Wednesday, December 15, 2010

Blu in Los Angeles

The LA Museum of Contemporary Art recently asked Italian artist Blu to paint a mural on its exterior walls. The partnership made sense given MOCA's stated interest in contemporary artists and Blu's widely popular graffiti aesthetic as a painter and videographer. And how timely! The mural would be in place in time for MOCA's exhibition of street art scheduled to open in April.

Go, Blu! He worked diligently on the mural as the museum's leaders were attending an international art event in Miami, and was nearly done by the time they returned. But therein was a problem - they returned. With only a few days left before Blu could finish loading the walls up with images of coffin-hugging dollar bills, MOCA Director Jeffrey Deitch handed him a cease-and-desist order. A few days later, what had been shaping up as a potent anti-war statement was whitewashed out of existence. Unfortunately for the museum, the whitewashing has left it apparently veiled in gentle sheets of toilet paper (see below).

In the wake of this, people are debating whether the museum is guilty of censorship. It's an interesting discussion...I suppose...for those who have a distaste for evidence. There's a broader, more interesting question to be asked, one that kicks at the shins of art as a commodity. Would any museum present contemporary art (particularly street art) if the museum couldn't blunt its political power with contextualizing placards and docent tours? This was asked by quite a few people in Boston during last year's ICA mega-exhibition of work by street artist Shepard Fairey.

Read what Fairey, on whose coaster your coffee mug might now be resting, has to say about the incident in the December 14 edition of the LA Times. Better yet, for a worthwhile read, bookmark Blu's blog and read it every once in a while. Also, watch the short video Muto for an example of his work. Quite amazing is he.

1 comment:

  1. Through faithful activist in our community who remain steadfast and are committed to sharing the true signs of Dissent of the times, The Phantom Street Artist and his collective of Street Graffiti Artists digitally tagged the walls of the MOCA in solidarity and in opposition to the Censorship of Blu's Mural by the Museum Director Jeffrey Deitch..

    Our collective of Graffiti Street Artist and Art Saves Lives Activist have generated great commentary for our protest intervention at MOCA... We as the silent majority adamantly defend the expression of the Italian Street Artist BLU who was foolishly censored by Director Jeffrey Deitch.

    The Phantom's collective of street artist protest was covered in diverse media publications featured by Debra Vankin the reporter of the LA Times and many online blogs!

    The Phantom Street Artist was just critically reviewed in Sunday's LA Times for TASCHEN's latest international book release..Trespasses!!

    Most recently the Phantom Street Artist remains outspoken via his self published critical essay and thoughts on his Facebook page titled the" The ABC Abuse of Power comes as No $urprise"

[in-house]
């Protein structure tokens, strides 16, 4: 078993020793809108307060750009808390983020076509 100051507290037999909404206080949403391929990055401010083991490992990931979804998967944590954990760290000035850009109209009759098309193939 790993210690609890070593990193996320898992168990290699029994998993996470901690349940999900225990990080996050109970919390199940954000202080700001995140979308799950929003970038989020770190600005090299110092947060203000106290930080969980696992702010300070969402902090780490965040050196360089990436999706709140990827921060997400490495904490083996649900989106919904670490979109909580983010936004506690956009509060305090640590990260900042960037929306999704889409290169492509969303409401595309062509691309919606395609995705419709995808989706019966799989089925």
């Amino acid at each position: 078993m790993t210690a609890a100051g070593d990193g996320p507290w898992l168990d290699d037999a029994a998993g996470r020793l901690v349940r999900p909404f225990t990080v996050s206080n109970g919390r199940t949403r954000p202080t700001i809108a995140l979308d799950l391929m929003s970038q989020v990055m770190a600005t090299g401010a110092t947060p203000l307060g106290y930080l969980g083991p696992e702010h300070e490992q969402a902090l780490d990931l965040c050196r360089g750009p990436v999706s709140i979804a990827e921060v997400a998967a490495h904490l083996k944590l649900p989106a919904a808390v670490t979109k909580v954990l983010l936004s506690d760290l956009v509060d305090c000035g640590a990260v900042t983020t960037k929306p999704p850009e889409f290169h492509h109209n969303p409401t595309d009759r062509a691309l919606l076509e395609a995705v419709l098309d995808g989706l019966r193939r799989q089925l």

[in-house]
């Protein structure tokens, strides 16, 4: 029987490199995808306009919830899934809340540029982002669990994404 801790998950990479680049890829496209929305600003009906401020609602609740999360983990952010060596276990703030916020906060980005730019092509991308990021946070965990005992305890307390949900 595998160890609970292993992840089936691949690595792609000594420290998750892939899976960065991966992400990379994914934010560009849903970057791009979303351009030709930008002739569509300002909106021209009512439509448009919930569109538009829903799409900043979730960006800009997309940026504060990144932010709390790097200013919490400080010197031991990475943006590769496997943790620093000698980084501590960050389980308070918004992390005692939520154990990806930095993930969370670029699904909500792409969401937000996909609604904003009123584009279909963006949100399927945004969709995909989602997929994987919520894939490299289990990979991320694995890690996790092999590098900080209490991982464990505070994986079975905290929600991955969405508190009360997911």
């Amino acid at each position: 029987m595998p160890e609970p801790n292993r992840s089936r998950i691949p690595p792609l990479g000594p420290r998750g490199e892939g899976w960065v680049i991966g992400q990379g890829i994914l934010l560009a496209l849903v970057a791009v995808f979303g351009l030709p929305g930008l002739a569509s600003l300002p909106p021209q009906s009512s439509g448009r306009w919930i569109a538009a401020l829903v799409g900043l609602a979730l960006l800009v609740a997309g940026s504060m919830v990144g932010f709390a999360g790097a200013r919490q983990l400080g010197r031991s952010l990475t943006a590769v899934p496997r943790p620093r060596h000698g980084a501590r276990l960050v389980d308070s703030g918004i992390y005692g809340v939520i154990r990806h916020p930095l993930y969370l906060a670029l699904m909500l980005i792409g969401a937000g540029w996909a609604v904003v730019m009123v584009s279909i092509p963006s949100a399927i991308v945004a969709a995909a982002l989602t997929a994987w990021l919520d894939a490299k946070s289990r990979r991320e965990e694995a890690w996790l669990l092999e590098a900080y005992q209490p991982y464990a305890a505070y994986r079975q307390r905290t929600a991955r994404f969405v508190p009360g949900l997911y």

It comes as no surprise when explicit censorship can be carried out and named by Politicians in the interest of defending National Security all the while denying our inherent rights to the freedom of information act. Earlier this week it is the Smithsonian Secretary G. Wayne Clough who ordered the removal of a short video-excerpt from a critically acclaimed exhibition in Washington DC by the deceased Artist David Wojnarowicz. Today it is the local Los Angeles Museum Director Jeffrey Deitch who objects by nonchalantly choosing to whitewash BLU’s walls in fear of embarrassing the public policy of MOCA for its next Graffiti Exhibit in 2011. These factions and their cohorts present the age old argument that any release of information and or expression will lead to threats of national security or cultural, economical and political loss in place of discursive knowledge and expression.

    MOCA prides itself as an international progressive institution which allows for freedom of expression and thought. Before we understood How to Say and Mean... Deitch’s censorship has chosen to exclude certain topics and language from the value of our community expression.

    Finally, these acts of censorship by those who rule and are seated in cultural and political power are only defending themselves and their gratuitous hegemonic groups. By not allowing such a harmless cultural discourse they have ignorantly undermined themselves and their institution. Such actions by a provincial Director tells us, through his actions, that the Museum's next premiere Street Artist Graffiti exhibit will have to be safe as its criteria in its applied decor.

    So let’s remember never to forget that in the future we will all need to meet the complacent and censored criteria of its Museum Director in masquerading as Street Artists for the Next MOCA sponsored Graffiti Exhibit.

    Where’s my Shoe and my Can of Spray Paint?

    Phantom Street Artist

    Questioning Our Kulture in Question...

    The Phantom Street Artist interest is to invite you to share in our collective voice of dissent which questions our kulture in question in staging future progressive and compelling protest forms and critical languages for our times!